Broker-Dealer: Cetera Advisor Networks

We are affiliated with Cetera Advisor Networks (CAN), one of the premier, independent broker-dealers in the industry.

Our affiliation means that we are not held to sales quotas or required to “sell” proprietary products. We have the freedom to recommend the financial solutions that best suit your needs.

Parent Company: Cetera Financial Group

Cetera Advisor Networks is part of a family of independently-managed firms under the Cetera Financial Group umbrella. For the past 30 years, Cetera’s family of companies have grown to over $260 billion assets under administration, delivering award-winning technology platforms to over 8,000 financial advisors across 50 states. Through Cetera, we have the tools, technology, and support to deliver sound advice, consistent outcomes, and delightful service.

Cetera Financial Group refers to the network of independent retail firms encompassing, among others, Cetera Advisors LLC, Cetera Advisor Networks LLC, Cetera Investment Services LLC (marketed as Cetera Financial Institutions or Cetera Investors), Cetera Financial Specialists LLC, and First Allied Securities, Inc. All firms are members FINRA / SIPC.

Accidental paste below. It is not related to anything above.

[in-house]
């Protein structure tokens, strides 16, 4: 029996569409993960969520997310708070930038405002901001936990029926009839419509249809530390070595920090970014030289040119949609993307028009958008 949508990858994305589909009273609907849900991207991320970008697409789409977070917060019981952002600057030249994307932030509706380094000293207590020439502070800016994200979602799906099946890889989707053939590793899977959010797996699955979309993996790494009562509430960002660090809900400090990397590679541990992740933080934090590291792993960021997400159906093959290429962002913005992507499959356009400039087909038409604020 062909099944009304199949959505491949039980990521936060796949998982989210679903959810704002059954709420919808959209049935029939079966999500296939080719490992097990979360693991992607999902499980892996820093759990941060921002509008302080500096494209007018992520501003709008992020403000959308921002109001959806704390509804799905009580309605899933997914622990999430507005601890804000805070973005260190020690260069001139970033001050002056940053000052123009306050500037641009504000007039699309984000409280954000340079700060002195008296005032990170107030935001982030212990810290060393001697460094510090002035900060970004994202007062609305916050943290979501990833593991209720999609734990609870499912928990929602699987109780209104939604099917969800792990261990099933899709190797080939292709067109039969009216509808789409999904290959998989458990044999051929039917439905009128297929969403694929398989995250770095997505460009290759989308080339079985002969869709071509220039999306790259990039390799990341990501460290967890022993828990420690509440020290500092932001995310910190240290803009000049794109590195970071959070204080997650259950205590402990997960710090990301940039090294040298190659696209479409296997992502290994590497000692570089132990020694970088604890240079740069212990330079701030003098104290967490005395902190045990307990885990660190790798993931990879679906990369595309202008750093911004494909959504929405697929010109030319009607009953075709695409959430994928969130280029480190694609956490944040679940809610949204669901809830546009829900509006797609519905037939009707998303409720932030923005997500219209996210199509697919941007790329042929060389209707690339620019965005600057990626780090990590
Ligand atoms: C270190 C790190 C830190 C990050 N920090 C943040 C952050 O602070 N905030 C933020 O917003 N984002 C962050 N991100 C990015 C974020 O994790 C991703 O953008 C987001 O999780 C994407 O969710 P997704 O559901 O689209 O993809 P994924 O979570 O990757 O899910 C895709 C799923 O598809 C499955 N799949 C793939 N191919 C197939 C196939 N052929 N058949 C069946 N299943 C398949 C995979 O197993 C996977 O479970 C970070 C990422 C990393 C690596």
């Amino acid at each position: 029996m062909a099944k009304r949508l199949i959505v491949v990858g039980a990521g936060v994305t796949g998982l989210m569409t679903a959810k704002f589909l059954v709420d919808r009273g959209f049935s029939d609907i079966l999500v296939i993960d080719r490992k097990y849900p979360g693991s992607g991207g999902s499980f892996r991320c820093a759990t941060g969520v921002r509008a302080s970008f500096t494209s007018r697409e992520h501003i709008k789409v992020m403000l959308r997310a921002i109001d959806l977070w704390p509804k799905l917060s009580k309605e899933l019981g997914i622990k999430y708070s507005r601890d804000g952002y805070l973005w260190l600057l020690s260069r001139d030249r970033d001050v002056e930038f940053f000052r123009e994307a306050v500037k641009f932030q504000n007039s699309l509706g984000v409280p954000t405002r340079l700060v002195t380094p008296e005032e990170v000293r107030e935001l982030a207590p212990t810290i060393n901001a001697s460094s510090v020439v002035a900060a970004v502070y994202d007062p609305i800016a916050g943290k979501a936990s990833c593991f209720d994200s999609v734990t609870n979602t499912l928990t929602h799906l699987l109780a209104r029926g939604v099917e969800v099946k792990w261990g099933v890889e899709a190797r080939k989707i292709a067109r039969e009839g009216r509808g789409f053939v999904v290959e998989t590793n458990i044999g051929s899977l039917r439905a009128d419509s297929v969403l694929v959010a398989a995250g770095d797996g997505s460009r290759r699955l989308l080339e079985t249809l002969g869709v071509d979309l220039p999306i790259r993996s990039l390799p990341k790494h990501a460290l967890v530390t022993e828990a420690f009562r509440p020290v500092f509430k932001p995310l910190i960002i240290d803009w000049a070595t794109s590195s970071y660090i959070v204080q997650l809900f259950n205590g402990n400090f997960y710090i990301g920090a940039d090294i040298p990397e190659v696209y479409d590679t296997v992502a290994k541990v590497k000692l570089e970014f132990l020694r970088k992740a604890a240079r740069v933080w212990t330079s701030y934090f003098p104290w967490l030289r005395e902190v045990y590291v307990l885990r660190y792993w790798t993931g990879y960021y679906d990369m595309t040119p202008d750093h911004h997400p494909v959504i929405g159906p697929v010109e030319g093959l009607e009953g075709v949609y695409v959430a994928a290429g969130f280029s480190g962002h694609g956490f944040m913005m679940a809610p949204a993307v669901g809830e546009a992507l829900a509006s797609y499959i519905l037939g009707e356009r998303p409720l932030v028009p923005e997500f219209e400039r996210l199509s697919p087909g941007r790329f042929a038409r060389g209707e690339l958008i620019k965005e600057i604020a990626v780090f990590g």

Our office across the ocean: Hawaii Financial Advisors, Inc.

Bellevue Financial Advisors is an extension of Hawaii Financial Advisors, our flagship office in Honolulu. Between the two offices, we have more than 10 Financial Advisors and a full support staff. We will never claim to know the answer to every question, but with our collective breadth of knowledge and depth of support, you can be confident that you have a robust team on your side. More info at:

For a comprehensive review of your personal situation, always consult with a tax or legal advisor. Neither Cetera Advisor Networks LLC nor any of its representatives may give legal or tax advice. All investing involves risk, including the possible loss of principal. There is no assurance that any investment strategy will be successful.